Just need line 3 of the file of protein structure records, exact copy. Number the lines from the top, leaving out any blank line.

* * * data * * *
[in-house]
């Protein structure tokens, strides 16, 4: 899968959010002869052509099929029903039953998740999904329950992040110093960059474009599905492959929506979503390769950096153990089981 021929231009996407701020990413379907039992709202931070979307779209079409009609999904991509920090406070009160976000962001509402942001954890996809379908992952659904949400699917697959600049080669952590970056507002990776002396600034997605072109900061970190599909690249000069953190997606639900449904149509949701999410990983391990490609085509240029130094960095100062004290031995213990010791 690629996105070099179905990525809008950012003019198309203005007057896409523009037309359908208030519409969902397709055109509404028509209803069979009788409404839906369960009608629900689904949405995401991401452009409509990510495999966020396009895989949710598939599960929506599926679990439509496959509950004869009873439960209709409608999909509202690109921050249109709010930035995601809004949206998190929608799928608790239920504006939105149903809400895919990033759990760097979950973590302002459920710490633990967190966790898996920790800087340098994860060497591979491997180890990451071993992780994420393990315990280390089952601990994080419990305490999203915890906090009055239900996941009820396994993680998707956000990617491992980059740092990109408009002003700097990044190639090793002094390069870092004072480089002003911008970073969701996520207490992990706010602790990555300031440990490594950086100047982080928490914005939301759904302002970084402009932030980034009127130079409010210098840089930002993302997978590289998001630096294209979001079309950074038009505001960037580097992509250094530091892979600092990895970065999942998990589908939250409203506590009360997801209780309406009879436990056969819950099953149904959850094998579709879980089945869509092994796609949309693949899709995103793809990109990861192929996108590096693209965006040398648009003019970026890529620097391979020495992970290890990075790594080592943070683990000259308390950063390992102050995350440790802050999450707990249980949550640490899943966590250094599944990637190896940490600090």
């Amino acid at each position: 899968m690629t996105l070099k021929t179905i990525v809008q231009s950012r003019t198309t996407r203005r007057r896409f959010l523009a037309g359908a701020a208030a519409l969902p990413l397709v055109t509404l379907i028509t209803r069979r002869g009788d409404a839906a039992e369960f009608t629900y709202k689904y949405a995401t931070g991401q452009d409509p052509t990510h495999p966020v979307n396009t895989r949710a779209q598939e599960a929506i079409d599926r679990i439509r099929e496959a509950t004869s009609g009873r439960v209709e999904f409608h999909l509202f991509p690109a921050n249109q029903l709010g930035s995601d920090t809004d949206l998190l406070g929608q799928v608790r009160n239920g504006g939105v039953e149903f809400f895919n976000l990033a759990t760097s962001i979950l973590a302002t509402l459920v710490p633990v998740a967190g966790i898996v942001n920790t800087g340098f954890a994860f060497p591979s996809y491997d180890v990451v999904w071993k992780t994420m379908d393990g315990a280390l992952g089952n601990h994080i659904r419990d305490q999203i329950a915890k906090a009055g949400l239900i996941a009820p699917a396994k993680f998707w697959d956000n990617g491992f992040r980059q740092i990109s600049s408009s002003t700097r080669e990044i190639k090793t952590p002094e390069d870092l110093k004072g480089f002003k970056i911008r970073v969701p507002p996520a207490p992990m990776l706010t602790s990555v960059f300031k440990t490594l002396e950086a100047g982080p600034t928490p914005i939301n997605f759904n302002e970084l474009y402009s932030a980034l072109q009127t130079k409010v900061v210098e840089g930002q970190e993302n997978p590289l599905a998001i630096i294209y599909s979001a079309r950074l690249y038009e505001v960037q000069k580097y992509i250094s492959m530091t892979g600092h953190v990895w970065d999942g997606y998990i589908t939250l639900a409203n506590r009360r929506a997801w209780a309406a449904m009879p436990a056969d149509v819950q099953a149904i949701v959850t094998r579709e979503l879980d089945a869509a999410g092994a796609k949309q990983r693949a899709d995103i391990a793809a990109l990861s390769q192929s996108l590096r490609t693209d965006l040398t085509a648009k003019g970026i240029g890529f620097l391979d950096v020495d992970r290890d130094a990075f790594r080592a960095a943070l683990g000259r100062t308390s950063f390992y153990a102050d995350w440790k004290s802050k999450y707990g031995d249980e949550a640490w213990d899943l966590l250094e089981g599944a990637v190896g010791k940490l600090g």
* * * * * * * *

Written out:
């Amino acid at each position: 899968m690629t996105l070099k021929t179905i990525v809008q231009s950012r003019t198309t996407r203005r007057r896409f959010l523009a037309g359908a701020a208030a519409l969902p990413l397709v055109t509404l379907i028509t209803r069979r002869g009788d409404a839906a039992e369960f009608t629900y709202k689904y949405a995401t931070g991401q452009d409509p052509t990510h495999p966020v979307n396009t895989r949710a779209q598939e599960a929506i079409d599926r679990i439509r099929e496959a509950t004869s009609g009873r439960v209709e999904f409608h999909l509202f991509p690109a921050n249109q029903l709010g930035s995601d920090t809004d949206l998190l406070g929608q799928v608790r009160n239920g504006g939105v039953e149903f809400f895919n976000l990033a759990t760097s962001i979950l973590a302002t509402l459920v710490p633990v998740a967190g966790i898996v942001n920790t800087g340098f954890a994860f060497p591979s996809y491997d180890v990451v999904w071993k992780t994420m379908d393990g315990a280390l992952g089952n601990h994080i659904r419990d305490q999203i329950a915890k906090a009055g949400l239900i996941a009820p699917a396994k993680f998707w697959d956000n990617g491992f992040r980059q740092i990109s600049s408009s002003t700097r080669e990044i190639k090793t952590p002094e390069d870092l110093k004072g480089f002003k970056i911008r970073v969701p507002p996520a207490p992990m990776l706010t602790s990555v960059f300031k440990t490594l002396e950086a100047g982080p600034t928490p914005i939301n997605f759904n302002e970084l474009y402009s932030a980034l072109q009127t130079k409010v900061v210098e840089g930002q970190e993302n997978p590289l599905a998001i630096i294209y599909s979001a079309r950074l690249y038009e505001v960037q000069k580097y992509i250094s492959m530091t892979g600092h953190v990895w970065d999942g997606y998990i589908t939250l639900a409203n506590r009360r929506a997801w209780a309406a449904m009879p436990a056969d149509v819950q099953a149904i949701v959850t094998r579709e979503l879980d089945a869509a999410g092994a796609k949309q990983r693949a899709d995103i391990a793809a990109l990861s390769q192929s996108l590096r490609t693209d965006l040398t085509a648009k003019g970026i240029g890529f620097l391979d950096v020495d992970r290890d130094a990075f790594r080592a960095a943070l683990g000259r100062t308390s950063f390992y153990a102050d995350w440790k004290s802050k999450y707990g031995d249980e949550a640490w213990d899943l966590l250094e089981g599944a990637v190896g010791k940490l600090g």